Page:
Czech Senator warns against hatred, racism, nationalism, xenophobia
Speaking today at a gathering in the Czech Senate to commemorate International Holocaust Remembrance Day, Senate Vice-Chair Alena Gajdůšková (Czech Social Democratic Party - ČSSD) said, "The greatest denial of the memory of the victims of the Holocaust victims would be if people were to allow a similar tragedy to repeat itself anywhere in the world. It would be an insult to the victims of the Shoah to allow antisemitic opinions and statements to be presented publicly without responding to them appropriately."
Gajdůšková warned against the ignorance that flows from a lack of awareness of historical facts and against fomenting the hatred, racism, nationalism and xenophobia that have always resulted in crimes against humanity. She rejected the idea that data disseminated by "dubious antisemitic publicists" might ever be considered a relevant source of information.
Professor Tomáš Kosta then shared his experience of several concentration camps with the gathering, saying he believed his survival had been random, not heroic. "Unfortunately, few were as lucky as I was," he said.
Kosta stressed that violence must be defended against as quickly as possible. "When any kind of dictatorship, whether black or red, seizes power, that becomes much more difficult," he added.
Petr Papoušek, chair of the Federation of Jewish Communities in the Czech Republic (Federace židovských obcí) called on those present to sign a student petition supporting the nomination of Nicholas Winton, a British man who saved Jewish children during WWII, for the Nobel Peace Prize. Czech MP Miroslava Němcová (Civic Democrats - ODS), the chair of the lower house, has already submitted the proposal. She was unable to attend today's gathering because of illness.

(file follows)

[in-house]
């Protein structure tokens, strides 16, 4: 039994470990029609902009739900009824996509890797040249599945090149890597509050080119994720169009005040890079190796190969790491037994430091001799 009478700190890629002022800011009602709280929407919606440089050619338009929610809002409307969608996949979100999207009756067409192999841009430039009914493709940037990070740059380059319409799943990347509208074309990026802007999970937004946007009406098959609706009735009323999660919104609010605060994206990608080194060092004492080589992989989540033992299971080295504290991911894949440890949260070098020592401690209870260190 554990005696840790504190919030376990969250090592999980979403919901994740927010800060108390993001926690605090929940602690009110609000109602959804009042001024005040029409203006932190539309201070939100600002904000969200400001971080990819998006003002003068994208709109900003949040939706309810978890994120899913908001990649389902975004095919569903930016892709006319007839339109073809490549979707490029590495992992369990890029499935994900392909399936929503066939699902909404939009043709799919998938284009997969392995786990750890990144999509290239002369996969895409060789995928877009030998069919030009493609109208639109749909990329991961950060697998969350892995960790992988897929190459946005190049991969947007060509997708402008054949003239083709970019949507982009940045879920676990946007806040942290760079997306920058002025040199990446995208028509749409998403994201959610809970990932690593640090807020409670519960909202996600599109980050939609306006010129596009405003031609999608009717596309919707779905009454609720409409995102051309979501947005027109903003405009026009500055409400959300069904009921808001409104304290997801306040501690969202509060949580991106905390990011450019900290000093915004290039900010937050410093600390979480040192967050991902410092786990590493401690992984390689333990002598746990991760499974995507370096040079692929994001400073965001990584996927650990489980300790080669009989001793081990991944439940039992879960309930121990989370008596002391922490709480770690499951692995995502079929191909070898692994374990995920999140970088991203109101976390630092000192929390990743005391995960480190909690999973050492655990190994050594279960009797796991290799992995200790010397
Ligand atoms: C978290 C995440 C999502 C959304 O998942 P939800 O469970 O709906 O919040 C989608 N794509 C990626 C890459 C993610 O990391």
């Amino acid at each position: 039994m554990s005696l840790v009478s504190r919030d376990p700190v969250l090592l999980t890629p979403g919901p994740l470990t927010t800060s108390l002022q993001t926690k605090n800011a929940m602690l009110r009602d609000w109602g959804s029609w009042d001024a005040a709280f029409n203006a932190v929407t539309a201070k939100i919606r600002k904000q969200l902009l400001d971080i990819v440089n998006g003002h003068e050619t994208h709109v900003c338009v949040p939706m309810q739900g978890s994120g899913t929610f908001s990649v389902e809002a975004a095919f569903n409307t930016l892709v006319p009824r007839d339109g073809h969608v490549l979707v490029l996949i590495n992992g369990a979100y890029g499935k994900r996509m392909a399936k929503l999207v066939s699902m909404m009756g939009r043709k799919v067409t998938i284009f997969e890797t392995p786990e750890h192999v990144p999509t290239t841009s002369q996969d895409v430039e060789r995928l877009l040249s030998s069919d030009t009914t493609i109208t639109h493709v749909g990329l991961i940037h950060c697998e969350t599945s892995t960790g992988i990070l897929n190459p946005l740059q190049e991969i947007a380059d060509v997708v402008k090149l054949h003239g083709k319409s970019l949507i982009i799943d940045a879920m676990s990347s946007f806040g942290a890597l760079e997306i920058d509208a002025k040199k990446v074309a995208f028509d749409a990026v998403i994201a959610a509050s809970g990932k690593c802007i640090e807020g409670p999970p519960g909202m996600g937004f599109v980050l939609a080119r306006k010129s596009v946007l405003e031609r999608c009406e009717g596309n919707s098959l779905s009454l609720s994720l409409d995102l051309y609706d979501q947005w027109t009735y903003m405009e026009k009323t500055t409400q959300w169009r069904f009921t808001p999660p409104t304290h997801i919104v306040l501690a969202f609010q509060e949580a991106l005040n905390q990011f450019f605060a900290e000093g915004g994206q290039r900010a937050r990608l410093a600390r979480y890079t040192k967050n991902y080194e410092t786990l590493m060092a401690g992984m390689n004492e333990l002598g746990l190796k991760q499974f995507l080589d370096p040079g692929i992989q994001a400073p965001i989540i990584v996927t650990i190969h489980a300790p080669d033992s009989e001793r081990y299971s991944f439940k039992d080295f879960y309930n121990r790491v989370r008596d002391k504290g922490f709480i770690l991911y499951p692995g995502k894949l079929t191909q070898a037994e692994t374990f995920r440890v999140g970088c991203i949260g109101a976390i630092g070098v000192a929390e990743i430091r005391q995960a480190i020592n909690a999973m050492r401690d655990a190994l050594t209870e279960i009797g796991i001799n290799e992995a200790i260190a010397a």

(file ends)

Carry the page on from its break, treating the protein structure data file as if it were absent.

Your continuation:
International Holocaust Remembrance Day commemorates the liberation of the Auschwitz concentration camp in southern Poland on 27 January 1945. Gajdůšková called the camp the "clearest symbol of the monstrous nature of Nazism".
Between 1940 and 1945, 1.1 million people perished in Auschwitz, most of them Jewish. As many as 50 000 Czechoslovak citizens were imprisoned there, approximately 6 000 of whom survived.
The Nazis murdered six million people of Jewish origin during the Second World War. A total of 80 000 Jewish people from Bohemia and Moravia perished. Throughout all of Czechoslovakia, whose prewar Jewish community numbered 350 000, a total of 250 000 Jewish people died.
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